Referring to the "debate" over cosmetic surgery in Jewish law, the author cites the relevant value-concepts from the Jewish legal tradition. As a Reform rabbi, he expresses his opposition to the practice as dissuasion–rather than as an outright ban as a more traditional rabbi might–but his opposition represents a consensus that transcends denominational boundaries. Reprinted with permission from the author’s book Jewish Living: A Guide to Contemporary Reform Practice, published by the UAHC Press (Union of American Hebrew Congregations), 2001.
Jewish law prohibits us from causing physical injury (havalah) to ourselves without sufficient justification. The debate over cosmetic surgery within the tradition accordingly centers upon the precise definitions we give to this prohibition.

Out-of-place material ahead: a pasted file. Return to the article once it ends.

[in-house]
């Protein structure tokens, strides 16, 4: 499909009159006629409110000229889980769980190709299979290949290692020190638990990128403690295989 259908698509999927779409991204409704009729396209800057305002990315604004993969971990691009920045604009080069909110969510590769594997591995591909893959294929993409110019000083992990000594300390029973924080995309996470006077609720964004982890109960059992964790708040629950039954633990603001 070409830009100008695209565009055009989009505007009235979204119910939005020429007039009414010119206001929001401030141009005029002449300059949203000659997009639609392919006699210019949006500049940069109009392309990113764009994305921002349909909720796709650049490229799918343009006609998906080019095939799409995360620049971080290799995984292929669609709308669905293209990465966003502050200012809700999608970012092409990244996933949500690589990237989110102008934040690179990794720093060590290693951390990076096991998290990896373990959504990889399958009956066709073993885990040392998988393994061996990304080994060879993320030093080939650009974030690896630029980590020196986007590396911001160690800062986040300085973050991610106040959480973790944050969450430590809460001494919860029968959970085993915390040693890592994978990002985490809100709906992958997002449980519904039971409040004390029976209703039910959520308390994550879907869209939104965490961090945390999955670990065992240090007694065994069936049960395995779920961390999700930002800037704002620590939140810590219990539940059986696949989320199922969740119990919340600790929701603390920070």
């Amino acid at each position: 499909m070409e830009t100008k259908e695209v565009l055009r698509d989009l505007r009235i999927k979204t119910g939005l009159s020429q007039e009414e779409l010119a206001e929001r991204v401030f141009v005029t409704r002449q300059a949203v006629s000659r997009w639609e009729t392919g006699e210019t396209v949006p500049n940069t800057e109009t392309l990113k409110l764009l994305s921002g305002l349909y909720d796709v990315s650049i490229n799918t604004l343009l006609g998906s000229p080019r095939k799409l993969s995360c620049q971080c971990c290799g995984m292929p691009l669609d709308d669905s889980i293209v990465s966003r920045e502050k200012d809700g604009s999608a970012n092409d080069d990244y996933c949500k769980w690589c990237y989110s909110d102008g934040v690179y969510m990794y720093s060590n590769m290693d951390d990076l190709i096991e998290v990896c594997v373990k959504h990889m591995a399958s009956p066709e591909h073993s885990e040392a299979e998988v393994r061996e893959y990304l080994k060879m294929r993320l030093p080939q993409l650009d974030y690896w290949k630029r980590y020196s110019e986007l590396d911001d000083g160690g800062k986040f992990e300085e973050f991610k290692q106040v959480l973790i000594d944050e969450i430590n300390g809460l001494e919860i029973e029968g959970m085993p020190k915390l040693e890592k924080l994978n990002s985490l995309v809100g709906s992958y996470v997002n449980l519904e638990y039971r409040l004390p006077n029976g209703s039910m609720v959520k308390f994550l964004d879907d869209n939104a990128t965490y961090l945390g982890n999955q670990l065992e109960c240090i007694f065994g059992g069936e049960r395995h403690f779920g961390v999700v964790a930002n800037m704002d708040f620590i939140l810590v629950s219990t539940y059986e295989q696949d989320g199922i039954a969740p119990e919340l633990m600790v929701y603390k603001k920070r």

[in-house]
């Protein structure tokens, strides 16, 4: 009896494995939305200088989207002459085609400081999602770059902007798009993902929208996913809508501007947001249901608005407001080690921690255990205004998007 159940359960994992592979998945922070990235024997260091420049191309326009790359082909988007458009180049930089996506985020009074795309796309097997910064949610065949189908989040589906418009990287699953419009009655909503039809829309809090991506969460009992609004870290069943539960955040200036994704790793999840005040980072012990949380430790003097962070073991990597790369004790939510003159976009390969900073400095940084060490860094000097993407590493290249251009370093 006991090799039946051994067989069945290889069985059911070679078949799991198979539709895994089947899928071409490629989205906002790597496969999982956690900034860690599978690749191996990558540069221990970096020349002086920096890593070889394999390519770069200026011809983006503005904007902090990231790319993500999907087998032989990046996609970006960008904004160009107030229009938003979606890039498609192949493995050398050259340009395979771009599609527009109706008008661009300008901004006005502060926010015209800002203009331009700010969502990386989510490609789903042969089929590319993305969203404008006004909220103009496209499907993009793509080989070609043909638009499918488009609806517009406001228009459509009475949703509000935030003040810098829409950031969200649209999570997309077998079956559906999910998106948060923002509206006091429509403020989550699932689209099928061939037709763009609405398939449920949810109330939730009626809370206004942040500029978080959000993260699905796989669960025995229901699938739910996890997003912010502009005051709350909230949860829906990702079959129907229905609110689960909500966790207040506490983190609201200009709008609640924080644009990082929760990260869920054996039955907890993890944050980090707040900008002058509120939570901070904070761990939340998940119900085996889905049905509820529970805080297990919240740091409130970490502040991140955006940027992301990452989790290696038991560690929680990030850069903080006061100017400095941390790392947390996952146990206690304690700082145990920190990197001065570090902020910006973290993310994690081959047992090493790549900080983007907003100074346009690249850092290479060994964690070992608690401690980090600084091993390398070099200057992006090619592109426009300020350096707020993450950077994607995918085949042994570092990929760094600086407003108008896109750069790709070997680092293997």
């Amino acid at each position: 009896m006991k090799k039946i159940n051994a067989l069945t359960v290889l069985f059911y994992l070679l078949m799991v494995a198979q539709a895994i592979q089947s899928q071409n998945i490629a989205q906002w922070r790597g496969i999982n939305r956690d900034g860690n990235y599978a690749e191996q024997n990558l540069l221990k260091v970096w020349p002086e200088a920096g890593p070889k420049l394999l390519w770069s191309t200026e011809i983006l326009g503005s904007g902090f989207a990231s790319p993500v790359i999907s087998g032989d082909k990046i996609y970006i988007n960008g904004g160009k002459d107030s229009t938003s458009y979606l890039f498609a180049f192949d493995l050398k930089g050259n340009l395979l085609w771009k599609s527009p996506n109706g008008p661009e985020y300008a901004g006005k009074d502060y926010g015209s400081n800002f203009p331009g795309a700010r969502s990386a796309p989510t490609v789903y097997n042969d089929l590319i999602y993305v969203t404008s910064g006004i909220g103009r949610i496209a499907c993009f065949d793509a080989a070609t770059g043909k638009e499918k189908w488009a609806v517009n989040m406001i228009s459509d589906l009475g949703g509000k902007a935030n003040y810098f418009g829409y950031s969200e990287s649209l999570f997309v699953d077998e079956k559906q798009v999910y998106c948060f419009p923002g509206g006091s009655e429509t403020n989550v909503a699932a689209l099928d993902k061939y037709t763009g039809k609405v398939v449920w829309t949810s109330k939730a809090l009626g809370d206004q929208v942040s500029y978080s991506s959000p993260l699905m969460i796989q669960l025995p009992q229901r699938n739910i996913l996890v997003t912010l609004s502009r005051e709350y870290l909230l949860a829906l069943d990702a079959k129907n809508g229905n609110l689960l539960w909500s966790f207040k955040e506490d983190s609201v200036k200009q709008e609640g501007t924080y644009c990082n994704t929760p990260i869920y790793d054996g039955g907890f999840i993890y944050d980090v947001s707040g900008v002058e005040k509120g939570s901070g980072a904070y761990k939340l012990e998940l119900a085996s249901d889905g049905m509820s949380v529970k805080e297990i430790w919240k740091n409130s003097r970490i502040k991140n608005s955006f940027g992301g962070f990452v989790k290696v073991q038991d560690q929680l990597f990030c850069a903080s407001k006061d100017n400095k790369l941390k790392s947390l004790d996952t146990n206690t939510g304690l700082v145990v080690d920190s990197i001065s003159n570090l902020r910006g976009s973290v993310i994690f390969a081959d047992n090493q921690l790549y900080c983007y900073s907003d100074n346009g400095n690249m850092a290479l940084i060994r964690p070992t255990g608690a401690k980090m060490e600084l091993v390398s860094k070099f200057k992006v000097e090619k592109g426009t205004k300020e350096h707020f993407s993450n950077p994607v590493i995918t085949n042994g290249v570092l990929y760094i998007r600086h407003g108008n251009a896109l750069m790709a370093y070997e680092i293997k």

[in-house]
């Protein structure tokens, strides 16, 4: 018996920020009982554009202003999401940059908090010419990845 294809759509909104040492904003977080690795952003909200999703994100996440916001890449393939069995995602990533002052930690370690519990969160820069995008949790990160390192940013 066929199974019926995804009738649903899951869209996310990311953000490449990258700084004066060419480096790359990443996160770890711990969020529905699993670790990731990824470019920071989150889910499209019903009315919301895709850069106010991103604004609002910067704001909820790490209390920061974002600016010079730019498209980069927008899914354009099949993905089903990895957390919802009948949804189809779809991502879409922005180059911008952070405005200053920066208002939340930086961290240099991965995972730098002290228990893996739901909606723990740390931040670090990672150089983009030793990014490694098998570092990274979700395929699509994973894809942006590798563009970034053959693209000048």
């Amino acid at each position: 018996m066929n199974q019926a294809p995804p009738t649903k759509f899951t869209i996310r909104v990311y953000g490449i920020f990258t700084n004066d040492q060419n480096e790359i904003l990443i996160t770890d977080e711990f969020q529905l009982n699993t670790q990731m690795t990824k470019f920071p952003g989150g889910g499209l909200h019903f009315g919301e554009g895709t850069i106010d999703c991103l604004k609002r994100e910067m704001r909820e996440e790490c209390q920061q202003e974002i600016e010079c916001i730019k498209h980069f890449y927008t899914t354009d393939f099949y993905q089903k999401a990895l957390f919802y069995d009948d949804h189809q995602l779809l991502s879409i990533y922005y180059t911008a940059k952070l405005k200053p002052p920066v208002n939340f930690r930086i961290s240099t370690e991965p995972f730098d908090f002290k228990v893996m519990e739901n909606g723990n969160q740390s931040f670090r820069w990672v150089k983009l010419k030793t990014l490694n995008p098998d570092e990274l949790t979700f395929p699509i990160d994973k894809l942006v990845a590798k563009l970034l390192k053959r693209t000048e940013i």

Some assert that, so long as a particular cosmetic procedure is not unusually risky and is being contemplated for honorable reasons, the surgery does not violate the guidelines set forth by our sources and sages.
Others, however, argue that cosmetic surgery, like all other medical treatment, is permissible only for r’fu’ah, for healing, for legitimate medical purposes. The desire to improve one’s physical appearance is, in and of itself, not such a "legitimate medical purpose." Indeed, it may be viewed as an act of arrogance, a desecration of the human form, and an example of misplaced values: with all the important work that we need to do in the field of medicine and healing, is the enhancement of physical beauty a proper end to which we ought to apply our knowledge and resources?
Reform responsa view the latter position as the better interpretation of Jewish teaching. Our reverence for the sanctity of the human body prohibits us from the capricious manipulation of its form, and surgery intended merely to improve one’s physical appearance should be discouraged.